The ozone hole above Antarctica may be closing.
In another 90 years or so, it may close entirely.
Australian scientists say their work suggests the hole, discovered in the 1980s and feared for the way it lets in unfiltered ultra violet rays, may be shrinking.
Some two decades ago the Montreal Protocol banned chlorofluorocarbons, or CFCs, that were believe responsible for poking a hole in the ozone layer and keeping '80s hairstyles lookin' fine. The ban may have actually helped.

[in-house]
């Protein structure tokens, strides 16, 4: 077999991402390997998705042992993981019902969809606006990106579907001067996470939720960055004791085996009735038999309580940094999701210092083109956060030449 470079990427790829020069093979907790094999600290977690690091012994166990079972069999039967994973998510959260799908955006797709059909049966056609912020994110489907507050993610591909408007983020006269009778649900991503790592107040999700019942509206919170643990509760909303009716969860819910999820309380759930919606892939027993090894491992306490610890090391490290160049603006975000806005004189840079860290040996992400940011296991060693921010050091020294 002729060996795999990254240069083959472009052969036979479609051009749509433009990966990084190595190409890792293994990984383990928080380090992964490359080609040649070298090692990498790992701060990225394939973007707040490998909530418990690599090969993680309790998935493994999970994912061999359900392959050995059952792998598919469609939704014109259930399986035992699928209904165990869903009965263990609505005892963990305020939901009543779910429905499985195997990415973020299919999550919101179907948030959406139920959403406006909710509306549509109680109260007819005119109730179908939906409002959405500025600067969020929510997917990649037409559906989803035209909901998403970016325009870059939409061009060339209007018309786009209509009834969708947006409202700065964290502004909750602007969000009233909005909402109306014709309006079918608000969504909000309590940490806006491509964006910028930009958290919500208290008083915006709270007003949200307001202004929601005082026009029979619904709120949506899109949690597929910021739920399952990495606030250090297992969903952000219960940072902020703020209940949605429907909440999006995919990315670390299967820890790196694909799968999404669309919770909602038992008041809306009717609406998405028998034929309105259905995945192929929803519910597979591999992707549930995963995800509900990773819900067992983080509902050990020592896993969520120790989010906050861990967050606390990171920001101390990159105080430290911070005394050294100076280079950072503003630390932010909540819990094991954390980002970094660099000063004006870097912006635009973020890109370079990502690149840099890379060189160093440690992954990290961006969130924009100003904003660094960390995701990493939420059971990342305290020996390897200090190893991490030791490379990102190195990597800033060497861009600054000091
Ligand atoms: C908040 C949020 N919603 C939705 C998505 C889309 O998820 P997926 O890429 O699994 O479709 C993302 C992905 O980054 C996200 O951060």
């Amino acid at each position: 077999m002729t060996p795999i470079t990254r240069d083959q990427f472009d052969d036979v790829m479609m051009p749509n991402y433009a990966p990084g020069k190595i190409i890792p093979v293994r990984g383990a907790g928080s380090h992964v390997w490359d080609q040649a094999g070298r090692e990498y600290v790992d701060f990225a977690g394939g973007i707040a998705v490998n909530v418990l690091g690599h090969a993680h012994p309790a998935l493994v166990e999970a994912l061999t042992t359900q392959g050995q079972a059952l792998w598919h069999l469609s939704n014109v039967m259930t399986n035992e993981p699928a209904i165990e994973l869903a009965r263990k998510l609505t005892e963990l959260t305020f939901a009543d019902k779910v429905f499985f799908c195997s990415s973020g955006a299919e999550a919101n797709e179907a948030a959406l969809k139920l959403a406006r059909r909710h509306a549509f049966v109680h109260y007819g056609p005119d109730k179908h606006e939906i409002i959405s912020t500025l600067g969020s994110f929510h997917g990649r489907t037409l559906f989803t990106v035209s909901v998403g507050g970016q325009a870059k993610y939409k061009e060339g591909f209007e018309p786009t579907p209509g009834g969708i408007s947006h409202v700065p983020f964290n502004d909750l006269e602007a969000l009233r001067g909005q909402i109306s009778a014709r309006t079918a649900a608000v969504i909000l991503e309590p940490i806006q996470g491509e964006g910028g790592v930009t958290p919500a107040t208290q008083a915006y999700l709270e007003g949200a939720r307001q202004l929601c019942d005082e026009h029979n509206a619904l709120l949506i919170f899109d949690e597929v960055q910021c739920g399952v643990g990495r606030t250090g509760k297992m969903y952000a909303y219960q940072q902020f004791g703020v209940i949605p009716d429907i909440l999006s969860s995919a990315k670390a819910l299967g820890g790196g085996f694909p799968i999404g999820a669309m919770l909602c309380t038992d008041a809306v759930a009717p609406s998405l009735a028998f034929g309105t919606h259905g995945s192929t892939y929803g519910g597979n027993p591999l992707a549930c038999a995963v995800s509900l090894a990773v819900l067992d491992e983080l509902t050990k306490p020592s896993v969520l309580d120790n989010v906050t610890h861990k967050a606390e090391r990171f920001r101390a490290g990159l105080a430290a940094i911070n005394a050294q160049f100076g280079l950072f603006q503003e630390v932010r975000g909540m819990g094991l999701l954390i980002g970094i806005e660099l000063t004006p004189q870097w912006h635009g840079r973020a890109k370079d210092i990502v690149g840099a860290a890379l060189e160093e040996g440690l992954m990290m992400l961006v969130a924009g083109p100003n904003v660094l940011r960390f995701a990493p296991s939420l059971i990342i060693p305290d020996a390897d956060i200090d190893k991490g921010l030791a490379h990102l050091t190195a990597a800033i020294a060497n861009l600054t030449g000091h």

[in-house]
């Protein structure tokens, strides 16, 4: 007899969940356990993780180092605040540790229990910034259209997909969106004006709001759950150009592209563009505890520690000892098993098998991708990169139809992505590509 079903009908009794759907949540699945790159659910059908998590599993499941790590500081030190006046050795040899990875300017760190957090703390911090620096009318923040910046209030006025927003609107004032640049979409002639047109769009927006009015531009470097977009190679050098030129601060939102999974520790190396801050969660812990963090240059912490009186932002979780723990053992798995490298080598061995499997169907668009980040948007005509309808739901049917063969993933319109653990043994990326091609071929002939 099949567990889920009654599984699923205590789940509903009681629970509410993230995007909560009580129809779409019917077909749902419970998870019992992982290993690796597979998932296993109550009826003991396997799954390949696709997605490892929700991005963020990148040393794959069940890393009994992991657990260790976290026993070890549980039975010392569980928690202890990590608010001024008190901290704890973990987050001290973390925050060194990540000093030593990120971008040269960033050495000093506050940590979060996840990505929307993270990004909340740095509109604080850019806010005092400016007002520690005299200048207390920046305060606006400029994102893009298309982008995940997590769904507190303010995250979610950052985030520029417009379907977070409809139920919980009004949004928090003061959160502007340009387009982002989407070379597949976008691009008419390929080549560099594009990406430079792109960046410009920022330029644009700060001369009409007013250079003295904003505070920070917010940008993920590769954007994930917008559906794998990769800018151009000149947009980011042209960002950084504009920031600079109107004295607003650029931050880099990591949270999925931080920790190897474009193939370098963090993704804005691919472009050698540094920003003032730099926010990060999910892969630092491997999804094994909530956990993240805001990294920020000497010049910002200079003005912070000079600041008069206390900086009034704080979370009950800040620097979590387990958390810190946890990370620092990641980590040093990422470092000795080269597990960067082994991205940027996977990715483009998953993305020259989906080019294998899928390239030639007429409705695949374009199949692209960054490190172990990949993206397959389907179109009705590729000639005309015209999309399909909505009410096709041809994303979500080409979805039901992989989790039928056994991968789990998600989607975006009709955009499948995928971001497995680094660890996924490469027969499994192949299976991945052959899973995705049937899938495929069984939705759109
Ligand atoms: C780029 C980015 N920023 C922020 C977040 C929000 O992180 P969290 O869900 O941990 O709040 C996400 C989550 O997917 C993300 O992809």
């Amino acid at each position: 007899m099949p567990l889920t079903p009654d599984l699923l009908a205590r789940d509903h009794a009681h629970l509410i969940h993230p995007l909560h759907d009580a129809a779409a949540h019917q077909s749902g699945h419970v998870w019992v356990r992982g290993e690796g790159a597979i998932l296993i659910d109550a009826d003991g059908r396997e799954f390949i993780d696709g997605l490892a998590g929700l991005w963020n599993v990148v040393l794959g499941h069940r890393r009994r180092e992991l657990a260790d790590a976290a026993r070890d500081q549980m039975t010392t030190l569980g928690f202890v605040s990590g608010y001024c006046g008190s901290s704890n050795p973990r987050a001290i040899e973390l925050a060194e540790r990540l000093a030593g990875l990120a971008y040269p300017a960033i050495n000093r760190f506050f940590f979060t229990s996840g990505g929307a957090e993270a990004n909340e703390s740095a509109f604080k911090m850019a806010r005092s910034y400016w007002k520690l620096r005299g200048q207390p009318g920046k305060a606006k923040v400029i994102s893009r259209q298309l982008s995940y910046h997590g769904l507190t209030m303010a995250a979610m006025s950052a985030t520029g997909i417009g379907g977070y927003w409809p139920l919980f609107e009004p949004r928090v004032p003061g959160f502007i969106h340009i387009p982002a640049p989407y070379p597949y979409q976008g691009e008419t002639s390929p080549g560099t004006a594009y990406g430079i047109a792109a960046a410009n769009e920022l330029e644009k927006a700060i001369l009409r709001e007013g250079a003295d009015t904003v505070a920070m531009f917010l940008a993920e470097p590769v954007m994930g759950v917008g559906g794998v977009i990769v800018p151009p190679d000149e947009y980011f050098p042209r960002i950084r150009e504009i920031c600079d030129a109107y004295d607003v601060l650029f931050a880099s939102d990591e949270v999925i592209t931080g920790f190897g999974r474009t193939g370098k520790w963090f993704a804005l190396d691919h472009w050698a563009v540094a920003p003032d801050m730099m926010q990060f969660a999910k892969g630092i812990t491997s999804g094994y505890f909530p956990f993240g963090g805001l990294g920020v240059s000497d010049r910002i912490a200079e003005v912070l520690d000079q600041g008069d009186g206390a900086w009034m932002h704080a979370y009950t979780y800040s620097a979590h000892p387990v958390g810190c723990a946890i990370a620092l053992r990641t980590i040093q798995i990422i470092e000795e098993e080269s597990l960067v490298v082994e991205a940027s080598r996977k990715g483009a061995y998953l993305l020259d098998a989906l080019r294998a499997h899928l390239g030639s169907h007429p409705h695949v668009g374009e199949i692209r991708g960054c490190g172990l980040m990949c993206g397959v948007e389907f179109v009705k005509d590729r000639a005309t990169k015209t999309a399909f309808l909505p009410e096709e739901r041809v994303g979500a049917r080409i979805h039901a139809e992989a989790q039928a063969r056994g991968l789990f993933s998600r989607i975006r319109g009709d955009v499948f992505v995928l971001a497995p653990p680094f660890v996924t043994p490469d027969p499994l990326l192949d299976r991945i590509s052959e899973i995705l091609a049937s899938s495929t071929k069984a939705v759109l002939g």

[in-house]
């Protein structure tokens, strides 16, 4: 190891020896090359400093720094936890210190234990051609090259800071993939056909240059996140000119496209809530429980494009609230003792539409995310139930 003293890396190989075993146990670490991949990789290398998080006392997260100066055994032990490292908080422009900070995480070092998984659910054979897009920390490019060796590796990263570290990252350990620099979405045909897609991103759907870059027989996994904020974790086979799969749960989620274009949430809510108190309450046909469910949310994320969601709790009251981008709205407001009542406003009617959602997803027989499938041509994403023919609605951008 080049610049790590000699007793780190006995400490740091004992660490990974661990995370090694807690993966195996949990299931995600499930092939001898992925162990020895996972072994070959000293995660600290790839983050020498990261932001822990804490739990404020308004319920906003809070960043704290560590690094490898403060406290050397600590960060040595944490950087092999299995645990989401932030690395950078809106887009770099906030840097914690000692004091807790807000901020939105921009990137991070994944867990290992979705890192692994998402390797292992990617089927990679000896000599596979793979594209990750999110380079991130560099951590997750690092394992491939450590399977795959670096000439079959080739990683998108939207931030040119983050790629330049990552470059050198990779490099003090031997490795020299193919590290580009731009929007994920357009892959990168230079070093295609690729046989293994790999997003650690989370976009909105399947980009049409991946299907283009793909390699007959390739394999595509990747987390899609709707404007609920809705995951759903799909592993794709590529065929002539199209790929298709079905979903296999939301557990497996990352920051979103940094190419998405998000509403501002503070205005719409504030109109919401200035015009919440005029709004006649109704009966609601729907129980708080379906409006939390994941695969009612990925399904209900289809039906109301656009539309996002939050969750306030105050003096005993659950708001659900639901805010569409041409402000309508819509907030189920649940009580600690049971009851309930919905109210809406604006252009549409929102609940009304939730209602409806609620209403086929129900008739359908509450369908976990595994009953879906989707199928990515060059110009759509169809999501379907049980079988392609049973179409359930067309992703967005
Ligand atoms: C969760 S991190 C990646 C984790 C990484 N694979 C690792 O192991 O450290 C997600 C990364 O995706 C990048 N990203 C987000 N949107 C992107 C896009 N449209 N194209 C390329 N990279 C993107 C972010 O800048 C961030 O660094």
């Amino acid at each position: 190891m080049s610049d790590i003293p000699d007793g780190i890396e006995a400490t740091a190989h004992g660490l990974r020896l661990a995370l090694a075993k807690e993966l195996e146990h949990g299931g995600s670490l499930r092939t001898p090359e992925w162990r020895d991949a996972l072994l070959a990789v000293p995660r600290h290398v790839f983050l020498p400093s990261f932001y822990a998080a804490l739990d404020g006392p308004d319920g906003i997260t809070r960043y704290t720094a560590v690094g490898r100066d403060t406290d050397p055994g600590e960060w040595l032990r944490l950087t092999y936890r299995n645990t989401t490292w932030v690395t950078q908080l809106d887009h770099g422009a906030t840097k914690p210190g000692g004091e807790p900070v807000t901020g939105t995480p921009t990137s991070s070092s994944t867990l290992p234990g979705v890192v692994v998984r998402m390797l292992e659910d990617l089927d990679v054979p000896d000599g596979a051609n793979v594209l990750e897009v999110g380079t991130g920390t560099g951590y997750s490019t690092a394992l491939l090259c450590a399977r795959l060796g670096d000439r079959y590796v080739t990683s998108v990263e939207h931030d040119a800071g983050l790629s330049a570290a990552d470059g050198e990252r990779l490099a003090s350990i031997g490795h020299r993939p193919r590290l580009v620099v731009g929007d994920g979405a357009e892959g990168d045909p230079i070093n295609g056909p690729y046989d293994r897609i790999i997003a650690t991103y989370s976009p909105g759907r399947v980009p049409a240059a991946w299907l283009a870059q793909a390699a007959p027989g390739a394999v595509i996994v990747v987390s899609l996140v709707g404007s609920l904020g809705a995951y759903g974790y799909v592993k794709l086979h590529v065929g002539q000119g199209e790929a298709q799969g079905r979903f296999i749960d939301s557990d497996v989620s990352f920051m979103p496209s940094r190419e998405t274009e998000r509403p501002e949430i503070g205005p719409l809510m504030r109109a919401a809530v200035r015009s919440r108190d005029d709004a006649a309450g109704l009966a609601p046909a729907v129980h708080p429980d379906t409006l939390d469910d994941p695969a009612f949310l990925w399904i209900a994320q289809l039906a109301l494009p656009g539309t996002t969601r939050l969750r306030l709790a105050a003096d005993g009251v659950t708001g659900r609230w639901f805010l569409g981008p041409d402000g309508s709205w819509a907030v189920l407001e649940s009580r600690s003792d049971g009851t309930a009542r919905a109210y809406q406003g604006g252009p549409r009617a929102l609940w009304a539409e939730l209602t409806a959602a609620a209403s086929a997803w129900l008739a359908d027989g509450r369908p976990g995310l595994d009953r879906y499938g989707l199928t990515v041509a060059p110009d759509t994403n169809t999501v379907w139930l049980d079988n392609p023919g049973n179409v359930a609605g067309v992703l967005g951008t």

Measurements made with weather balloons and lasers provide new evidence that the hole is getting smaller. It's still three times the size of Australia. It just used to be bigger.
Keep in mind, however, that there's some suggestion that it acts as an accidental vent of greenhouse gases and may be the reason the planet hasn't heated up more quickly.